Selsey – St Wilfrid, Church Norton

In 683 St Wilfrid founded a monastery on royal land at Selsey, which along with Bosham may at the time have been the main settlement in the area, rather than Chichester (see J Munby in J Haslam (ed) pp315-22 for a discussion of the evidence).  It was the seat of a bishop from the early C8 until 1075, when the cathedral was moved to Chichester.  The  site of this mediaeval church is at what is now called Church Norton by Pagham Harbour, on a site with circular earthworks to its south and east.  These are probably C11 and belonged to a castle (1 p104).  The Selsey peninsula has suffered from erosion and opinions differ on whether this was the site of Wilfrid’s church.

The greater part of the church was moved to the modern settlement of Selsey in 1864-65 (see under Selsey – St Peter) and the present dedication to St Wilfrid of what remains on the original site is not old.  What stands here is the early C13 chancel, which has low clasping east buttresses.  Part of the north respond of the rather earlier nave arcade stands by the blocked late C12 chancel arch, which has square abaci and a slightly chamfered head.  The doorway in it dates from 1864.  There are two lancets each side, their inside sills linked by a string-course, and the tiebeams of the roof appear contemporary.  To the south west is a pair of round-headed windows, which the rere-arch shows were converted from a lowside, probably in the C17, and a pointed south doorway of indeterminate date may be also be C17.  When the C15 east window with panelled tracery was inserted, the C13 rere-arch may have been kept and adapted.  On the north wall is the roof-line of a vestry or chapel, which is on neither Sharpe drawing nor the Burrell one.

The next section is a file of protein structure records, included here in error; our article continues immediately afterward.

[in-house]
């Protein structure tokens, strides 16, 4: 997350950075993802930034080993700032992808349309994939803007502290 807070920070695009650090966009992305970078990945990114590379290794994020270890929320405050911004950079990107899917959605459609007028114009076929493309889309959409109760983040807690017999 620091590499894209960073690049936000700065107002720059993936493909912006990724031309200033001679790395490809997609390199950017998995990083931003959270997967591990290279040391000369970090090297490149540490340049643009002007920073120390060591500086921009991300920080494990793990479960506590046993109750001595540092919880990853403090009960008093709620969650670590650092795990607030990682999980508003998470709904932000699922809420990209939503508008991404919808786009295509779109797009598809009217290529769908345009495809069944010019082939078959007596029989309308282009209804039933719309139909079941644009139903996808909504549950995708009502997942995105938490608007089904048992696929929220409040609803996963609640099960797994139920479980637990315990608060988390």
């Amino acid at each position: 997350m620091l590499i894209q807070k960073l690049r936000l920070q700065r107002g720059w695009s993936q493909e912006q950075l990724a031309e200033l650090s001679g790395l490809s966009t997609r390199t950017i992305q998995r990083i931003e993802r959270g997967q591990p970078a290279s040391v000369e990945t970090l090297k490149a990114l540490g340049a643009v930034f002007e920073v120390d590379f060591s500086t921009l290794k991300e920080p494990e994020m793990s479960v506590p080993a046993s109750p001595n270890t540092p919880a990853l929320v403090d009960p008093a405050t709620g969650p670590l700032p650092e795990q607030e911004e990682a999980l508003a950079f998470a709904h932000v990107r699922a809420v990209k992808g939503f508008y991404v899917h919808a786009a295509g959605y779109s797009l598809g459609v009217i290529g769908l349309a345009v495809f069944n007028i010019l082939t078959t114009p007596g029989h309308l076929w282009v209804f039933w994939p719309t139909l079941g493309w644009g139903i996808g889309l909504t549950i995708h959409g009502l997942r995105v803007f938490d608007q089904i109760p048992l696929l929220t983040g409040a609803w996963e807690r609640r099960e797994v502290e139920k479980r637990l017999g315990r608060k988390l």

St Wilfrid’s has been in the care of the Churches Conservation Trust since 1990.

Fittings and monument

Aumbry: (South side) C13.  Chamfered with stops at the base, matching the adjacent piscina.
Font: C19 ten-sided with curious zig-zags cut into the bases of the bowl.  It is said to be from the demolished St Martin, Chichester (ibid).
1. (East window) Heaton, Butler and Bayne, 1921 (signed).
2. (South nave, first and second windows) C Webb, 1962-64 (WSRO Fac).
3. (North nave, first window) Birds and animals, M C F Bell, 1982 (signed).
4. (North nave, second window) C J Edwards, 1972 (3 p7).
Monument: (In sill of north window) John Lewis (d1537) and his wife Agnes.  It is of the type common in this area.  Beneath a depressed canopy, which has lost its cresting, the figures kneel either side of a blank space, where there would have been a representation of the Trinity or the Risen Christ.  The inscription is in scrolls above the figures and behind them are small representations of St George and the dragon and the Martyrdom of St Agatha.  On the chest are quatrefoils enclosing shields.
Piscina: (South side) C13.  Chamfered and matching the aumbry (see above).


1.  F G Aldsworth: ‘The Mound’ at Church Norton and the site of St Wilfrid’s Church, SAC 117 (1979) pp103-06
2.  W D Peckham: Parish Church of St Peter, Selsey, SNQ 12 (May 1948) pp40-41
3. B G J Prior: The Church of St Peter on Selsey Bill, nd [c1975]


Measured plan of church before 1864 by W D Peckham in VCH 4 p209

My thanks to Richard Standing for the photograph of the east window